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Beer Bellies A Myth?
Beer bellies, for some beer drinkers, are a prideful symbol of their greatest passion: drinking beer. They proudly display their rounded protuberances as testimony to their excessive consumption of their chosen ambrosia. Are beer bellies caused by an excessive intake of beer? Not according to some scientists, who claim that beer bellies are a myth and not caused by foamy goodness at all.
Typically, the beer belly has been considered a man’s province or tendency as over time, and with much flexing of arm muscles as they bring glass to mouth, the belly grows with age and consumption. Usually, when women gain weight, they often do so first on their thighs and hips, not their bellies. Women may develop a pot belly, but it is rarely referred to as a beer belly and is likely caused by age and childbirth.
Researchers in Britain and the Czech Republic surveyed close to 2000 Czechs in their study that asked the question: Is there an association between beer and obesity? The citizens of the Czech Republic are generally regarded as and have the honour to be the world’s biggest beer drinkers. Dr. Martin Bobak from University College London and researchers at the Institute of Clinical and Experimental Medicine in Prague examined 891 men and 1,098 women between the ages of 25 and 64. All of the participants drank either no alcohol or only beer. There were only a few heavy drinkers. The participants were given a questionnaire and a medical examination during which their weight, waist-to-hip ratio and body mass index were measured. The conclusion? The association between beer and obesity, if it exists, is probably weak.
Then where does that rounded belly come from? Professor Morton Gronbeck of the Centre for Alcoholic research in Copenhagen, claims that binge drinkers tend to have more of an “apple-shaped” body. There is some indication that binge drinkers are more frequently apple-shaped, but if the amount of beer drunk is spread out over the week, it will not provoke the apple-shaped beer belly. This suggests that if beer drinkers drink in moderation and not in a binge fashion, they will not develop a beer belly.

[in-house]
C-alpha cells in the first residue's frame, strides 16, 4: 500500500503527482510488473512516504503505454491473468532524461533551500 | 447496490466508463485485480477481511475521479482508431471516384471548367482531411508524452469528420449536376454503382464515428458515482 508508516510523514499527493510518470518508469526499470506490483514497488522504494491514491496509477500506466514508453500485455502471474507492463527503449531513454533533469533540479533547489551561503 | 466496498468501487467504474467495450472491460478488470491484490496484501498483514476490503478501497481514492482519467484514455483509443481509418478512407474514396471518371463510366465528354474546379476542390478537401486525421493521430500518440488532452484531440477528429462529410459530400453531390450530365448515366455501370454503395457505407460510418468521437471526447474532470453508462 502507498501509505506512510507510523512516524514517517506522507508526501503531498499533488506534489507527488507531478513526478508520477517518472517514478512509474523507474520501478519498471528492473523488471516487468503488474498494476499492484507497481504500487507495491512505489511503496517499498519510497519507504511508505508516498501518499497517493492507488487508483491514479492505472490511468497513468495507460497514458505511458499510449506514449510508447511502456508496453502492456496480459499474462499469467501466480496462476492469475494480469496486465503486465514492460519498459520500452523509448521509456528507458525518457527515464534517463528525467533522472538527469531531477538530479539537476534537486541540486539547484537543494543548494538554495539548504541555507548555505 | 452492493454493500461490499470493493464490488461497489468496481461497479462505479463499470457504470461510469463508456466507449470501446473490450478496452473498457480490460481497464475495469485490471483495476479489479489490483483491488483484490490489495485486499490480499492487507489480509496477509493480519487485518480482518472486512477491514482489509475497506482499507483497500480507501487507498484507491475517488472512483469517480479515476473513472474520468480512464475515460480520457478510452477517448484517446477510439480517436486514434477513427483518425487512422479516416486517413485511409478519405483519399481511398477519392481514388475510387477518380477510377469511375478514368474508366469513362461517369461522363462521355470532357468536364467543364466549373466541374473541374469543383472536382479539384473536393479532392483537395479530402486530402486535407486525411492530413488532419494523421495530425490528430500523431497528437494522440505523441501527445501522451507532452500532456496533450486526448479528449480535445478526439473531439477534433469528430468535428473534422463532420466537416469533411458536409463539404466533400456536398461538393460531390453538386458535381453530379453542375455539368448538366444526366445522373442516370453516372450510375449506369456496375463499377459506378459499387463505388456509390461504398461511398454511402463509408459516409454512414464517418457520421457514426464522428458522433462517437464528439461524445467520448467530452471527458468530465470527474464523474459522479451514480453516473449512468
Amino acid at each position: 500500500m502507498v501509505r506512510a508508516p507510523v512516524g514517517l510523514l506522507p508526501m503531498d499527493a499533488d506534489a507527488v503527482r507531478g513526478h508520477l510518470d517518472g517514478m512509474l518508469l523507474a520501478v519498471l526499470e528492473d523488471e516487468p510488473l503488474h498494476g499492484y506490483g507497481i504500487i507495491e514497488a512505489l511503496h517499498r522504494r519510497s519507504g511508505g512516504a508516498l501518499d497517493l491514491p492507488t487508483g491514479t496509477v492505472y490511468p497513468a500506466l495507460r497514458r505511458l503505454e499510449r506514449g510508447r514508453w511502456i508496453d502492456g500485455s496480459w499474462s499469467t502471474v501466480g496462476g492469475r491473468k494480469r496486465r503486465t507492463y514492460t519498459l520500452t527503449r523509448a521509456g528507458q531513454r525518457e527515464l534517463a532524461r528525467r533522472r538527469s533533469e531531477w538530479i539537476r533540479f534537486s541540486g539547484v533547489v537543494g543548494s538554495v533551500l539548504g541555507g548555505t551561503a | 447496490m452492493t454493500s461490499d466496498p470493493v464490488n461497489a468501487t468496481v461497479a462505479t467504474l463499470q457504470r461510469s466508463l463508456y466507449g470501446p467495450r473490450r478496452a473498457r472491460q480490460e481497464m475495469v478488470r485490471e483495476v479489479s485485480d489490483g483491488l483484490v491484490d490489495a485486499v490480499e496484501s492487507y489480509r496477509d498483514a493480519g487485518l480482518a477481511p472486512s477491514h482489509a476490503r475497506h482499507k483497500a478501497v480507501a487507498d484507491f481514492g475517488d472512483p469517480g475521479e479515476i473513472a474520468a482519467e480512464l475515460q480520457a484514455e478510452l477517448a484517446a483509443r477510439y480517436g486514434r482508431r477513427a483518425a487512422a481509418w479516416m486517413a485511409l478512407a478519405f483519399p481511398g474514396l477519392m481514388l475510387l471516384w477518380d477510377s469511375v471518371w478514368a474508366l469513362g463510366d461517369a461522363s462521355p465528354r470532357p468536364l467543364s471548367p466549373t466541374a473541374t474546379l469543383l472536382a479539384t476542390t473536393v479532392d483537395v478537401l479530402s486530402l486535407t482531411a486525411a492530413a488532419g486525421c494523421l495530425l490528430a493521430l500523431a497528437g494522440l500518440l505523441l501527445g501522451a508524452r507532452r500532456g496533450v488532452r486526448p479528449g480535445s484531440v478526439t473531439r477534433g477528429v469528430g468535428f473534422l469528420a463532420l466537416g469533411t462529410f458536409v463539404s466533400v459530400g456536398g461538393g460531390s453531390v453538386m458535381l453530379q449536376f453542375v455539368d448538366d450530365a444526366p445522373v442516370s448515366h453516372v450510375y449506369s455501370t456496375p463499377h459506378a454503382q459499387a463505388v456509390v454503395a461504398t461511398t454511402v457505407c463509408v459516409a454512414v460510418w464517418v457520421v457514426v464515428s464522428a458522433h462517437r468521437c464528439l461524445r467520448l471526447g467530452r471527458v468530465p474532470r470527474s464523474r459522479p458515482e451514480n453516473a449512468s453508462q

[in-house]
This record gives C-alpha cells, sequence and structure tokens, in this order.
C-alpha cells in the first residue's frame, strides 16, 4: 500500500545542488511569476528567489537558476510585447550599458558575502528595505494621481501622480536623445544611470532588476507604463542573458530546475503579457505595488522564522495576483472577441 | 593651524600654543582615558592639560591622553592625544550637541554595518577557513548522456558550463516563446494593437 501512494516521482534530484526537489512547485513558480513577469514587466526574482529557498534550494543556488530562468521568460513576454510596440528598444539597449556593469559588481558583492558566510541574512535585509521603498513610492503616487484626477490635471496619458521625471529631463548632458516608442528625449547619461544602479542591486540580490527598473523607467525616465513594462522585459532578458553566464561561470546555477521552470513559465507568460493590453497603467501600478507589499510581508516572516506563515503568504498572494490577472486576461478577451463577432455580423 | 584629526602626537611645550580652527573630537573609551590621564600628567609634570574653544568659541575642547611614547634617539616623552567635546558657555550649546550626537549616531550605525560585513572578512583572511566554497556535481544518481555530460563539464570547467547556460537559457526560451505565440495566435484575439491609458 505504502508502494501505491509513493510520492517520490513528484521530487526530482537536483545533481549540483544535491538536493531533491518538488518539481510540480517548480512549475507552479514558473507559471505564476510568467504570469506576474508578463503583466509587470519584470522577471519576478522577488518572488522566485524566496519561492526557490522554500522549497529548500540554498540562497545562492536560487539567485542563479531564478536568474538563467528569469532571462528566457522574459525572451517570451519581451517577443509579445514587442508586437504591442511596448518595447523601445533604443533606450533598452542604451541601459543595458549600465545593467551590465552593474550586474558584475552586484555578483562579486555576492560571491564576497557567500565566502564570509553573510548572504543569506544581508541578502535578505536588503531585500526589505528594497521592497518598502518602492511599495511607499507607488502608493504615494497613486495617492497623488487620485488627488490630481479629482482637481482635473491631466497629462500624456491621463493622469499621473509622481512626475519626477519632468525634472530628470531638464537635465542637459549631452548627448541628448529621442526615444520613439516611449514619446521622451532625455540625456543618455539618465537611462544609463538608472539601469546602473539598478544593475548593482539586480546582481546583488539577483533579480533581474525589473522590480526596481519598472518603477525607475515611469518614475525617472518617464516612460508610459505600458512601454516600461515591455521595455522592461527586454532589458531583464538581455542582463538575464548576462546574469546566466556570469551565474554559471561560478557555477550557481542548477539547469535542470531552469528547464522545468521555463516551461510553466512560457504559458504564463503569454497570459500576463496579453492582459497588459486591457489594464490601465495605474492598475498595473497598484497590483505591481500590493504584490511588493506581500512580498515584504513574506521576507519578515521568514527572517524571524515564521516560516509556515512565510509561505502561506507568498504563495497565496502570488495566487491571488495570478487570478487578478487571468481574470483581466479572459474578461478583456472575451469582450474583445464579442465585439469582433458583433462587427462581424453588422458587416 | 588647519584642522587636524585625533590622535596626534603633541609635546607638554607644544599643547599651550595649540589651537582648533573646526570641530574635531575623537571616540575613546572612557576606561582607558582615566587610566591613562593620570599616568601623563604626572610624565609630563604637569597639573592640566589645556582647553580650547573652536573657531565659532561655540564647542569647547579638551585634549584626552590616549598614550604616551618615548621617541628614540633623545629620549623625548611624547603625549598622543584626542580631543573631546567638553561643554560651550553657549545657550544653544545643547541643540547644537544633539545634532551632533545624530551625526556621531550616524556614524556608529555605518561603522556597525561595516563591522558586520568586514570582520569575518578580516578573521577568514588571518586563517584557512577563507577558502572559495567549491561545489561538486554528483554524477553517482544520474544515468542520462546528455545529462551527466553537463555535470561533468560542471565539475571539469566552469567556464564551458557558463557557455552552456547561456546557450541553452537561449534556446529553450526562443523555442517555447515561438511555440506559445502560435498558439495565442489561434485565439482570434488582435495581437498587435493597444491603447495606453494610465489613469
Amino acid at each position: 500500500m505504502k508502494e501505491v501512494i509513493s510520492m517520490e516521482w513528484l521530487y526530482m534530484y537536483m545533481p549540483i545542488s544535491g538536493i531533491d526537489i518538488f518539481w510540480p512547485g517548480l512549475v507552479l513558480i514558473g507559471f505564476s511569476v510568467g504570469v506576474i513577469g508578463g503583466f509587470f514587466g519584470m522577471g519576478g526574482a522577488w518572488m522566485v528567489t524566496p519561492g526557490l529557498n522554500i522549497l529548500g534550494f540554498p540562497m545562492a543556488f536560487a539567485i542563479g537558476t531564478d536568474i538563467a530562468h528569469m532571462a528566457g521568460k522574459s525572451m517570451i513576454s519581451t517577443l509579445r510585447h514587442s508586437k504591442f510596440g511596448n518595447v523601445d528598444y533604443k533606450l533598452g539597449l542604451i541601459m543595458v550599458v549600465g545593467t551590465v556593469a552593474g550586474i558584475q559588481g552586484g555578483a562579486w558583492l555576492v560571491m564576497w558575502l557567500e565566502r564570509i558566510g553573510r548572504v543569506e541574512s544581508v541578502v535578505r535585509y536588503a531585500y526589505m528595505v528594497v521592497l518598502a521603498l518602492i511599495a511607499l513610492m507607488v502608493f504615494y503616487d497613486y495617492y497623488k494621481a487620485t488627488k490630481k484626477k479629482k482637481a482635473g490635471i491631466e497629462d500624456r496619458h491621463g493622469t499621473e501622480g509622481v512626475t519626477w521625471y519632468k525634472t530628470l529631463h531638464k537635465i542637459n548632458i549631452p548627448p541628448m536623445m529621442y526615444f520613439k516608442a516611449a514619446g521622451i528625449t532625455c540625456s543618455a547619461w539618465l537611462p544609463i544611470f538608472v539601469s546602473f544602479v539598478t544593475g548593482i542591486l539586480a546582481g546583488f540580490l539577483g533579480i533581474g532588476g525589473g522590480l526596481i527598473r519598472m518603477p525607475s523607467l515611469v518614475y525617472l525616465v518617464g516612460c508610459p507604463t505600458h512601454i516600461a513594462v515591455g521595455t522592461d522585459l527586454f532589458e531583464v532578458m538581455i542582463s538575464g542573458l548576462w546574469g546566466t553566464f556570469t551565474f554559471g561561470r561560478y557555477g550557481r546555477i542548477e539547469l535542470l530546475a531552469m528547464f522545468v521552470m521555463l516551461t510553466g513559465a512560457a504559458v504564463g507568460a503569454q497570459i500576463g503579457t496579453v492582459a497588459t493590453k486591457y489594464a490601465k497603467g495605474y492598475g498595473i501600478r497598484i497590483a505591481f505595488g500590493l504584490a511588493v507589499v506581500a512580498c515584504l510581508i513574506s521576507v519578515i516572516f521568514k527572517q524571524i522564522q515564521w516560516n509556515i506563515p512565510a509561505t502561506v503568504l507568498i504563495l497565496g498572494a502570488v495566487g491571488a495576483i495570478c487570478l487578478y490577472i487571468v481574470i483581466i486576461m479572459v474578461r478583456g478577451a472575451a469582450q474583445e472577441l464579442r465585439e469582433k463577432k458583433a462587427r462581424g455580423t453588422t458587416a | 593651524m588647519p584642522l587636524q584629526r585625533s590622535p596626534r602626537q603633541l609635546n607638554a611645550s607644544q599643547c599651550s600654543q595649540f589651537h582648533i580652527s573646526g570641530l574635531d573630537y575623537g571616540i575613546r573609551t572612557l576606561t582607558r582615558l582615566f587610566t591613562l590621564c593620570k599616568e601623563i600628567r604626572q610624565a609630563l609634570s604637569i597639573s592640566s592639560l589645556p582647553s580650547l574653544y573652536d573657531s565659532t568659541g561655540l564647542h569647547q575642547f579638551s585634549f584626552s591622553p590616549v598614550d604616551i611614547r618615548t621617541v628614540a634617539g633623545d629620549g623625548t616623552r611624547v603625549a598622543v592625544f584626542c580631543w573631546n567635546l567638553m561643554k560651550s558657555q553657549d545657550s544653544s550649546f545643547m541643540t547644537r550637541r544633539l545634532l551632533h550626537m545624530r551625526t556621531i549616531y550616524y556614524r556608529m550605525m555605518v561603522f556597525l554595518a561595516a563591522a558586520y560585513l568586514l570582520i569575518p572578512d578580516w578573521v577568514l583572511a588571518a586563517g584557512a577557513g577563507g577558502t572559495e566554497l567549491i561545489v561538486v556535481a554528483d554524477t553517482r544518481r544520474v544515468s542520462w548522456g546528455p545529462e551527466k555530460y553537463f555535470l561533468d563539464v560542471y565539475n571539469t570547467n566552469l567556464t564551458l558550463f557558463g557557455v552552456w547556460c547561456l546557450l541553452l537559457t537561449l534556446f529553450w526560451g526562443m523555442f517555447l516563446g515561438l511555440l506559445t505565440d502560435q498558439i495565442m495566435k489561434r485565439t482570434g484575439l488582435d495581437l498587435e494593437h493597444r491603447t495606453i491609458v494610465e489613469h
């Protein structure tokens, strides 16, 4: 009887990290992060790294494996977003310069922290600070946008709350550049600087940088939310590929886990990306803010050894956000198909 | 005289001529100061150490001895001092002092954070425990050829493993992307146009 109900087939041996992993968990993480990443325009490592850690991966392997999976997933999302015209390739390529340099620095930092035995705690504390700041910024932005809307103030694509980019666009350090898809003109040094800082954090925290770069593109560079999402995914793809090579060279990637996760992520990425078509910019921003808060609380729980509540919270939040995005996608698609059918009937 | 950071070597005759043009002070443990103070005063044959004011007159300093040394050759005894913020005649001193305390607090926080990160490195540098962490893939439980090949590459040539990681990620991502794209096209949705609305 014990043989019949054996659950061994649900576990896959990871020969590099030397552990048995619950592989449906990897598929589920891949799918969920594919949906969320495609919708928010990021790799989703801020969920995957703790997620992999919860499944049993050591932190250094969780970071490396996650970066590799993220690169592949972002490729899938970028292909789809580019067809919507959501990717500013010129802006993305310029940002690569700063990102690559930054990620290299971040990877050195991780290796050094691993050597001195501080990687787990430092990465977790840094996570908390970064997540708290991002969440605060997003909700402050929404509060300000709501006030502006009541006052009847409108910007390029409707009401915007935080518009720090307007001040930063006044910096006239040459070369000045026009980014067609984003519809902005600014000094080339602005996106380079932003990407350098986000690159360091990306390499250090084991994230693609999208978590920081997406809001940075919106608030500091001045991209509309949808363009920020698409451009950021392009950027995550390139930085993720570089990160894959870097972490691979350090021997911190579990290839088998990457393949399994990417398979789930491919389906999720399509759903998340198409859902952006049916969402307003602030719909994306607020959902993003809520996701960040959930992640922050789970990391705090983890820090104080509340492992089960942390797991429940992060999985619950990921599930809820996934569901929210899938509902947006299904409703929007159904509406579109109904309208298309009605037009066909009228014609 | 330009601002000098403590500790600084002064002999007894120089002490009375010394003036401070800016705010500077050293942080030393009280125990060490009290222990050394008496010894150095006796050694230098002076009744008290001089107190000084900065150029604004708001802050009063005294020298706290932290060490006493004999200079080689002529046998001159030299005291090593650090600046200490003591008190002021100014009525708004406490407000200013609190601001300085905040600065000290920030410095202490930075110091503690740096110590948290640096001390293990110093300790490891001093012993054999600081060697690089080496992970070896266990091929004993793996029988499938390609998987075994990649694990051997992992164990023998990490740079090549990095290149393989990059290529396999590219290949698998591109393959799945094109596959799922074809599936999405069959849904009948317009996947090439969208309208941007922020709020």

Furthermore, some scientists believe that genetic make-up and not beer could be to blame for the beer belly. A team at the University of Naples examined natural variations in the genes found in men. They found that one variant, labelled “DD,” is linked to developing fat around the stomach. Not all men have it so this study suggests that only those with this gene will get beer bellies. Which came first, the gene or the beer belly? If a man has the DD gene, he is twice as likely to develop a beer belly, but not necessarily from beer. If he binge drinks, he will probably get a beer belly. If a man does not have the DD gene, but he drinks copious amounts of beer, will he get a beer belly? Is he genetically able to develop one? He might, but what about the other factors involved in drinking beer?
According to most diet plans, alcohol and weight loss don’t mix. Alcohol has almost twice the amount of calories than carbohydrates or protein. Alcohol can lessen the body’s ability to burn stored fat both chemically and actively. Perhaps one reason is that the last thing drinkers want to do while drinking good beer is to get off that bar stool and exercise.
Have you ever tried to stick to a diet while drinking? It’s almost impossible. If judgment while drinking is too impaired to drive a car, how can drinkers make healthy choices when faced with natchos and nuts to go with their beer? Also, many people would prefer to drink their calories during alcohol consumption and alcohol is not very nutritious, nor is it low in calories.
How can beer drinkers avoid a beer belly? As diet gurus have told us for years, moderation in all things promotes good health including a healthy body weight and shape. Beer bellies may not be the true result of drinking beer, but beer drinking is certainly an influence over aspects of diet and lifestyle that may cause that jiggly tummy called a beer belly.
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